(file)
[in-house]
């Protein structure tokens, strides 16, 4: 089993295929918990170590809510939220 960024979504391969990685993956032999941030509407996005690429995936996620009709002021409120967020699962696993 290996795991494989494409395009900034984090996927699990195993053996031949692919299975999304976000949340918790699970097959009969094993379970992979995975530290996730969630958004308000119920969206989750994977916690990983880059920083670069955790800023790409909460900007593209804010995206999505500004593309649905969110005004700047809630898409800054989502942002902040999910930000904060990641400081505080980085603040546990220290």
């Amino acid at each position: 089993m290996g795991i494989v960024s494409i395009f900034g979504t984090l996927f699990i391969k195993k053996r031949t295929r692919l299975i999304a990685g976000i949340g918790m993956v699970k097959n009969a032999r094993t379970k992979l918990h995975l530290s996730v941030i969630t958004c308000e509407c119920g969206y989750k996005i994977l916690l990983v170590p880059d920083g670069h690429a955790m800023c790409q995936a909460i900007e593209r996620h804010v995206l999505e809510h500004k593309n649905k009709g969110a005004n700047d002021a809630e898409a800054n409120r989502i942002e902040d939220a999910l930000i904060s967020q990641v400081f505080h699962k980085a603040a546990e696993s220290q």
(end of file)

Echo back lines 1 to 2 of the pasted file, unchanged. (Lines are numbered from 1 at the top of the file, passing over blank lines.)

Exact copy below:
[in-house]
């Protein structure tokens, strides 16, 4: 089993295929918990170590809510939220 960024979504391969990685993956032999941030509407996005690429995936996620009709002021409120967020699962696993 290996795991494989494409395009900034984090996927699990195993053996031949692919299975999304976000949340918790699970097959009969094993379970992979995975530290996730969630958004308000119920969206989750994977916690990983880059920083670069955790800023790409909460900007593209804010995206999505500004593309649905969110005004700047809630898409800054989502942002902040999910930000904060990641400081505080980085603040546990220290």